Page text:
It’s a good idea to put something that has your scent on it inside your puppy’s crate/box so they can sleep on it. Being exposed to your scent while you’re sleeping and not there to hold and interact with your pup will allow them to bond with you, so they feel even closer to you when you wake up to interact with them in the morning.

You can place a small personal item or a piece of clothing like a t-shirt or a sock in with their bedding so they can snuggle up with it. If possible, place something that belongs to each person in your household so the pup can get used to everyone’s different smells.

4. Introduce an Artificial Heartbeat to the Sleeping Space

Puppies tend to snuggle up and listen to their mother’s heartbeat when they sleep, so introducing an artificial heartbeat to their sleeping space can help ensure that they feel comfortable and don’t end up crying out of fear during the night. You can find snuggly toys with built-in “heartbeats” that are battery operated and machine washable.

Alternatively, you can use an old analog clock, as that will mimic the sound of a heartbeat. Just place it next to your puppy’s kennel, and turn it on when it’s bedtime. The noise might annoy you, though, so be prepared to wear a pair of earbuds, or place the pup’s crate right outside your bedroom door, where the noise won’t be so loud.

boston terrier puppy in a crate with toys
Image Credit: Christine Bird, Shutterstock

5. Make Interaction Before Bed a Priority

To make sure your new puppy feels confident and sleeps well throughout the night, spend at least half an hour interacting and playing with them before you put them in their crate or sleeping space. This will help them burn pent-up energy so they can fall and stay asleep more easily. The interaction will also give your new dog a chance to know you better so they are more comfortable with you when it’s time to wake up in the morning.

Keep in mind that you don’t want to rile up your puppy right before bed, as this could have the opposite effect to what you’re looking for. Good ways to interact before bed include playing with a puzzle toy, walking around the house to sniff things out, playing hide-and-seek with treats, and practicing basic obedience commands.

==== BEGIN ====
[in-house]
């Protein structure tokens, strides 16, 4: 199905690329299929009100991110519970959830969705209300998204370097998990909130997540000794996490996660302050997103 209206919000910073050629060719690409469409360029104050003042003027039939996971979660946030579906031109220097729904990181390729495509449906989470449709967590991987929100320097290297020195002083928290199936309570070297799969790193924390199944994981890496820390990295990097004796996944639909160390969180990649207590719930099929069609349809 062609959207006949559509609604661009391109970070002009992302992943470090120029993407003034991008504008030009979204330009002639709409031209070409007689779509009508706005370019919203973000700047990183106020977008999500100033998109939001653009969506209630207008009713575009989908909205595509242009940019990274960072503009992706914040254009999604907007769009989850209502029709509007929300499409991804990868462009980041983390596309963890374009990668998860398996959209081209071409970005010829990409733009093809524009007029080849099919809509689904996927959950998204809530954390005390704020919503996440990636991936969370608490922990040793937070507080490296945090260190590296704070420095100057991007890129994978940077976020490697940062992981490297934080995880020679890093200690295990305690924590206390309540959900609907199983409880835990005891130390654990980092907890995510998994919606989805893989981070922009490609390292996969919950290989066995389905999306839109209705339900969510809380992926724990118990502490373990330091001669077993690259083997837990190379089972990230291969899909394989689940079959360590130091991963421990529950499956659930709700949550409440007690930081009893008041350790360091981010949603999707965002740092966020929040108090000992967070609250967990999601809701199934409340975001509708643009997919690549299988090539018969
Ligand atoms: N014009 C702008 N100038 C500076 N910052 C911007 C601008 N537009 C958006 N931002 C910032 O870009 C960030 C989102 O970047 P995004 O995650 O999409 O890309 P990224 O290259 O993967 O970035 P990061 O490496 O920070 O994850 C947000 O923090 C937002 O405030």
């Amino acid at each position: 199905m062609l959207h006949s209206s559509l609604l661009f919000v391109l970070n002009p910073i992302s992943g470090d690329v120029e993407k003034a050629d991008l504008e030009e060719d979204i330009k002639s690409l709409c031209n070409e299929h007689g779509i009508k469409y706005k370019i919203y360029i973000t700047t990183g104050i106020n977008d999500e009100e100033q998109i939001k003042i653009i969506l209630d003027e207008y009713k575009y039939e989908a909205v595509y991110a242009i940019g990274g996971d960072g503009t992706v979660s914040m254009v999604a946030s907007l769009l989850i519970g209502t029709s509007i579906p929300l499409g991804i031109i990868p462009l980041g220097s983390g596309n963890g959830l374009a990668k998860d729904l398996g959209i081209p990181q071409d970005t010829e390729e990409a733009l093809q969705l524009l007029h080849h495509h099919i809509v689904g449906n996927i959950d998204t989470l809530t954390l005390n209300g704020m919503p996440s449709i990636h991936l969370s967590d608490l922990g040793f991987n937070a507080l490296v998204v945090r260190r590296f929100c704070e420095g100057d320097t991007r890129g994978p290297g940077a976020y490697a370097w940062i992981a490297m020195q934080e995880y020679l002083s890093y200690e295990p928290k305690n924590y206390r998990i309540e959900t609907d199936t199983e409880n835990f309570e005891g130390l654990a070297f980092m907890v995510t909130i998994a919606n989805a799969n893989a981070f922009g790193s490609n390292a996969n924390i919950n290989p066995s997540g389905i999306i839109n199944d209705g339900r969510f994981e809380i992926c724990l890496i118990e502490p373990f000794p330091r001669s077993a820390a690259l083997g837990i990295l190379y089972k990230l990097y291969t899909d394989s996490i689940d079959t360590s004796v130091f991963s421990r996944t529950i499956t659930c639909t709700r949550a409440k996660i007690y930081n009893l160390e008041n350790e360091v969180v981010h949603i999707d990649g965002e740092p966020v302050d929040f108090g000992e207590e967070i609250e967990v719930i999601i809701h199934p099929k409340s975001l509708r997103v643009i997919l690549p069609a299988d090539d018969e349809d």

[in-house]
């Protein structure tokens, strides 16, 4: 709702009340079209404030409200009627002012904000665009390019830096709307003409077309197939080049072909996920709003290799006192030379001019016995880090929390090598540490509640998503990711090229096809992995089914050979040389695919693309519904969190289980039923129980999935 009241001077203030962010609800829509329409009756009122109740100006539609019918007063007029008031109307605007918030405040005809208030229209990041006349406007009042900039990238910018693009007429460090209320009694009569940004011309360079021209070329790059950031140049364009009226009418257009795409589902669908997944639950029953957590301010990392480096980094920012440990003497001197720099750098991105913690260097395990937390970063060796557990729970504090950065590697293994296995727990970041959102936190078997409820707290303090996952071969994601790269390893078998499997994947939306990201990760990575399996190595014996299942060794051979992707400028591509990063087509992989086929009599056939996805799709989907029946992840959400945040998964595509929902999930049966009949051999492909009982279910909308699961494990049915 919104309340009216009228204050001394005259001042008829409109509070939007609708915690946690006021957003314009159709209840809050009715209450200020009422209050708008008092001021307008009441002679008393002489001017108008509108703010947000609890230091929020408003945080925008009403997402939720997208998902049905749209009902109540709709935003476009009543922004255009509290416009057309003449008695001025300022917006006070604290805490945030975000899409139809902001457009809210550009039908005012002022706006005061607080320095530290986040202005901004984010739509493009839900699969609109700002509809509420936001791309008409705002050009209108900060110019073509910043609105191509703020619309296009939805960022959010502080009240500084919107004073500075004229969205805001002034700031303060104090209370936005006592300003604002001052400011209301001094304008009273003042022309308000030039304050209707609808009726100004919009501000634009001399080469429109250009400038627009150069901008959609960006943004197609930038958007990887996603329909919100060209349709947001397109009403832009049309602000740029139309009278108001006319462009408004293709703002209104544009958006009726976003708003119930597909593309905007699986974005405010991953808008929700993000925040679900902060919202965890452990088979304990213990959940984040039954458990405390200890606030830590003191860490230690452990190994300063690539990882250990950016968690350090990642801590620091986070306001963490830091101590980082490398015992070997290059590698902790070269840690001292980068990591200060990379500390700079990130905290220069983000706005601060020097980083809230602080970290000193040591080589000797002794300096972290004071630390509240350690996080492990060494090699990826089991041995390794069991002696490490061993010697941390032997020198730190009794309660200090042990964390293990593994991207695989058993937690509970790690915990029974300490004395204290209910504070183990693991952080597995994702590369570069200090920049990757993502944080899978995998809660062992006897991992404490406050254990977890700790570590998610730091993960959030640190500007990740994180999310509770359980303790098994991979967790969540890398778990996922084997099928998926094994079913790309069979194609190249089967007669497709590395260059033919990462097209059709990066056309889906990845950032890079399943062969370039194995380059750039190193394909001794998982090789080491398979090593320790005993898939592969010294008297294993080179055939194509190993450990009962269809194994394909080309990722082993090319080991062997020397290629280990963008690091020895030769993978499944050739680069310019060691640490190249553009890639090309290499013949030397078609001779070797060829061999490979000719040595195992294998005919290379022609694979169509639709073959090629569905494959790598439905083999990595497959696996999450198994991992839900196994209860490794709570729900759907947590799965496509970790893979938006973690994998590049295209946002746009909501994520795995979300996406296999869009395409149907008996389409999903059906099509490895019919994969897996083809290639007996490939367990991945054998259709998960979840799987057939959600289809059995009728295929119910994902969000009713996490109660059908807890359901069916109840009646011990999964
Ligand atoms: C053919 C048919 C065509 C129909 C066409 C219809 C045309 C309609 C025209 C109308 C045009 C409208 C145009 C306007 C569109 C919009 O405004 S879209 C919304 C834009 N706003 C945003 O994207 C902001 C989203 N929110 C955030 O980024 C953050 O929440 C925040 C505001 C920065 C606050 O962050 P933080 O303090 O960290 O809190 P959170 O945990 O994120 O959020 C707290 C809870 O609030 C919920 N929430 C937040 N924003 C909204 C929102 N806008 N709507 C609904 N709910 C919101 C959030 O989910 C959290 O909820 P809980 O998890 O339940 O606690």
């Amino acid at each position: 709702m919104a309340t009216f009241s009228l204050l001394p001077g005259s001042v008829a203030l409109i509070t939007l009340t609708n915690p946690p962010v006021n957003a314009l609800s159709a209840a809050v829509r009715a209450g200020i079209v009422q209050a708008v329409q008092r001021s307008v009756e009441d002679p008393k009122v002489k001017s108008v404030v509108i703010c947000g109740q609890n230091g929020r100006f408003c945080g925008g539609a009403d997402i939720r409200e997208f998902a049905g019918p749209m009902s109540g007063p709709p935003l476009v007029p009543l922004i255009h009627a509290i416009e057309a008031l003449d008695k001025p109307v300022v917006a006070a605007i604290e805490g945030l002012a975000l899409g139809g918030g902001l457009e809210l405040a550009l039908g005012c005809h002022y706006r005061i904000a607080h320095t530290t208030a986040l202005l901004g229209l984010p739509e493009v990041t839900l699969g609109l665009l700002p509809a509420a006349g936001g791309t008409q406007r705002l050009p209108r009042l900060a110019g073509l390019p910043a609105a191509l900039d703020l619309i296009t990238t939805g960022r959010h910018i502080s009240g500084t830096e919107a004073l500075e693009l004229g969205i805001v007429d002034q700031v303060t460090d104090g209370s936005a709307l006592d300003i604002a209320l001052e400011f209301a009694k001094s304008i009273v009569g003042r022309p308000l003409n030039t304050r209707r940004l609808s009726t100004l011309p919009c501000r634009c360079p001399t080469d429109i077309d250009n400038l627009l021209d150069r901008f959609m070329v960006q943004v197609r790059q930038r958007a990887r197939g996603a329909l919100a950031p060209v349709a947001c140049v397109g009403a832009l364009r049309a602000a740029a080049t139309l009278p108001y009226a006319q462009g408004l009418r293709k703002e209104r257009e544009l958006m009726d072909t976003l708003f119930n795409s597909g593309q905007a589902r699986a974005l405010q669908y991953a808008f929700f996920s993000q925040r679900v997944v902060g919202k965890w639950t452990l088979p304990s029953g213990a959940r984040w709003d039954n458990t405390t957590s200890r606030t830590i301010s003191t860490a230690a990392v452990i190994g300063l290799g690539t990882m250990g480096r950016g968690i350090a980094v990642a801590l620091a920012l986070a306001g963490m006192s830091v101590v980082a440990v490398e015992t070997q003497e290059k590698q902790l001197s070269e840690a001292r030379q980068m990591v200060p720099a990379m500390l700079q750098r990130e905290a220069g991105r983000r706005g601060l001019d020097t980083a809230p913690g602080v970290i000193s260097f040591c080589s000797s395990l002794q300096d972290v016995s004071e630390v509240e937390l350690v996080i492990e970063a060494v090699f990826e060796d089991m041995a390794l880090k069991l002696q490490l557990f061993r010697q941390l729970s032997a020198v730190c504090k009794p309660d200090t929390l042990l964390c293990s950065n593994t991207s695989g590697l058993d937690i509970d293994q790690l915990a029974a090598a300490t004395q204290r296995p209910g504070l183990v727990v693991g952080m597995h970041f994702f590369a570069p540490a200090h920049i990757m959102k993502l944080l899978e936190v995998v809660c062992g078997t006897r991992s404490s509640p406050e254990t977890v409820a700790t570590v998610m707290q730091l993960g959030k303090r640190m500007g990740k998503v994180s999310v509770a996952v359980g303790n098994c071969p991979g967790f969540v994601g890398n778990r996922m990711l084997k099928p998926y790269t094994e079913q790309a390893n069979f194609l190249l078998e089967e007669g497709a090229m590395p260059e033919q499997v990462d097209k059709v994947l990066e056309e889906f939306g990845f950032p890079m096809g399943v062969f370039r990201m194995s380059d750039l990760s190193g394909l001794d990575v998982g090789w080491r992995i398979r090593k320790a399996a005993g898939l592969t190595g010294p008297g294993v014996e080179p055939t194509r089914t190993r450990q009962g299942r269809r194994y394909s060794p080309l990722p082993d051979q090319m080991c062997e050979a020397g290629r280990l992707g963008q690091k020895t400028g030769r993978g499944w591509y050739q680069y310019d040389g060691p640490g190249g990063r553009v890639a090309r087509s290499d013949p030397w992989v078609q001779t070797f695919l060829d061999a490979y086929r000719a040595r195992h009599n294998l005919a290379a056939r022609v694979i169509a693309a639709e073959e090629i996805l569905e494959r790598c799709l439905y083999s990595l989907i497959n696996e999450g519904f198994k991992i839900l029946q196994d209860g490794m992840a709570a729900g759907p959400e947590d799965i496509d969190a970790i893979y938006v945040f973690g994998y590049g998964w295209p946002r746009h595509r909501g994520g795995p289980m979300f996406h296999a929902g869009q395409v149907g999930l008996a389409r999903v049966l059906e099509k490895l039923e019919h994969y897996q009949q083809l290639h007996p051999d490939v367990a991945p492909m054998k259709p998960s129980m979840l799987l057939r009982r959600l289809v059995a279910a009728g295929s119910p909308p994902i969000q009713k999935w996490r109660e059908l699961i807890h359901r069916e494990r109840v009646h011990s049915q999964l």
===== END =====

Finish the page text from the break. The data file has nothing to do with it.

6. Set Alarms for Nighttime Bathroom Breaks

Puppies have a hard time holding it when they have to use the bathroom. Therefore, it’s a good idea to set your alarm for every 3 to 4 hours after going to sleep so you can take them out for a bathroom break. If they whine during the night, it could mean they need to use the bathroom, so be prepared for getting up multiple times, at least the first night that you spend together. After a while, you will get to know your dog’s schedule and can work around it without losing too much sleep.

a man setting up the alarm clock
Image Credit: nito, Shutterstock

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A Quick Recap

Bringing a new puppy home should be a joyous occasion, but it’s easy for stress to enter the picture if you’re not properly prepared. Hopefully, the tips and tricks outlined here will help make the process of introducing your new pup to their forever home an enjoyable one. Make sure you get the entire family involved for the best results.

Featured Image Credit: Christine Bird, Shutterstock